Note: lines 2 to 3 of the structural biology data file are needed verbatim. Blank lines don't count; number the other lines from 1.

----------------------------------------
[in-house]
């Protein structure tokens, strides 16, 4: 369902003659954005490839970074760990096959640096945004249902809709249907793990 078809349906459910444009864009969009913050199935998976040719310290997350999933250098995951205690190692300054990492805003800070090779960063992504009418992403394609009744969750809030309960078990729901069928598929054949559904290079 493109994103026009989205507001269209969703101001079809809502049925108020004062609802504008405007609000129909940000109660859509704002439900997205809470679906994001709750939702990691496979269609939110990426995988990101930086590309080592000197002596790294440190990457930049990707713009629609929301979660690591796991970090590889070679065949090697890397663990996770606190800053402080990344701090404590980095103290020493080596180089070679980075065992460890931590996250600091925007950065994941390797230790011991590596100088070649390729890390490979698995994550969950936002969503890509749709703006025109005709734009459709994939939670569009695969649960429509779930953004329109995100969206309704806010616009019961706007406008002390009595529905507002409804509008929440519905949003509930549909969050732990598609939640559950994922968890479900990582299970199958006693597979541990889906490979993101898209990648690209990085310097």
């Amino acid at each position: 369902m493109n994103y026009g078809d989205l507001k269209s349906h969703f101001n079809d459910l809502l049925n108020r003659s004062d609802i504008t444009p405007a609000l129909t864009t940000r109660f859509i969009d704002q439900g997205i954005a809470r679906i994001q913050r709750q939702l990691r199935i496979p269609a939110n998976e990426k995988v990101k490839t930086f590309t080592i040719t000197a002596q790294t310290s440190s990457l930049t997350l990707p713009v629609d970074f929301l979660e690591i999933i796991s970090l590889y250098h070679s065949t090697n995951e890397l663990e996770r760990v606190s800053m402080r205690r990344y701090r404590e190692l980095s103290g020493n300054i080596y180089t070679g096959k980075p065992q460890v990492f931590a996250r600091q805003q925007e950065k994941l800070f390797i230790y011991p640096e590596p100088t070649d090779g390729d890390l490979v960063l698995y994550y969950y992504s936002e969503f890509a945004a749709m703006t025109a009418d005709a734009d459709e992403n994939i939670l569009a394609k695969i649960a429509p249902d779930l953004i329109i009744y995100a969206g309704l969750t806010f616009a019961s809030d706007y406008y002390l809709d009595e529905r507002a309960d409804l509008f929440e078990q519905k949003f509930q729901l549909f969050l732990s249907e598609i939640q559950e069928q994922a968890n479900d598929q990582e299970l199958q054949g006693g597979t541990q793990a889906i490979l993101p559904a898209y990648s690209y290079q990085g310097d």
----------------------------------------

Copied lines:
């Protein structure tokens, strides 16, 4: 369902003659954005490839970074760990096959640096945004249902809709249907793990 078809349906459910444009864009969009913050199935998976040719310290997350999933250098995951205690190692300054990492805003800070090779960063992504009418992403394609009744969750809030309960078990729901069928598929054949559904290079 493109994103026009989205507001269209969703101001079809809502049925108020004062609802504008405007609000129909940000109660859509704002439900997205809470679906994001709750939702990691496979269609939110990426995988990101930086590309080592000197002596790294440190990457930049990707713009629609929301979660690591796991970090590889070679065949090697890397663990996770606190800053402080990344701090404590980095103290020493080596180089070679980075065992460890931590996250600091925007950065994941390797230790011991590596100088070649390729890390490979698995994550969950936002969503890509749709703006025109005709734009459709994939939670569009695969649960429509779930953004329109995100969206309704806010616009019961706007406008002390009595529905507002409804509008929440519905949003509930549909969050732990598609939640559950994922968890479900990582299970199958006693597979541990889906490979993101898209990648690209990085310097």
């Amino acid at each position: 369902m493109n994103y026009g078809d989205l507001k269209s349906h969703f101001n079809d459910l809502l049925n108020r003659s004062d609802i504008t444009p405007a609000l129909t864009t940000r109660f859509i969009d704002q439900g997205i954005a809470r679906i994001q913050r709750q939702l990691r199935i496979p269609a939110n998976e990426k995988v990101k490839t930086f590309t080592i040719t000197a002596q790294t310290s440190s990457l930049t997350l990707p713009v629609d970074f929301l979660e690591i999933i796991s970090l590889y250098h070679s065949t090697n995951e890397l663990e996770r760990v606190s800053m402080r205690r990344y701090r404590e190692l980095s103290g020493n300054i080596y180089t070679g096959k980075p065992q460890v990492f931590a996250r600091q805003q925007e950065k994941l800070f390797i230790y011991p640096e590596p100088t070649d090779g390729d890390l490979v960063l698995y994550y969950y992504s936002e969503f890509a945004a749709m703006t025109a009418d005709a734009d459709e992403n994939i939670l569009a394609k695969i649960a429509p249902d779930l953004i329109i009744y995100a969206g309704l969750t806010f616009a019961s809030d706007y406008y002390l809709d009595e529905r507002a309960d409804l509008f929440e078990q519905k949003f509930q729901l549909f969050l732990s249907e598609i939640q559950e069928q994922a968890n479900d598929q990582e299970l199958q054949g006693g597979t541990q793990a889906i490979l993101p559904a898209y990648s690209y290079q990085g310097d």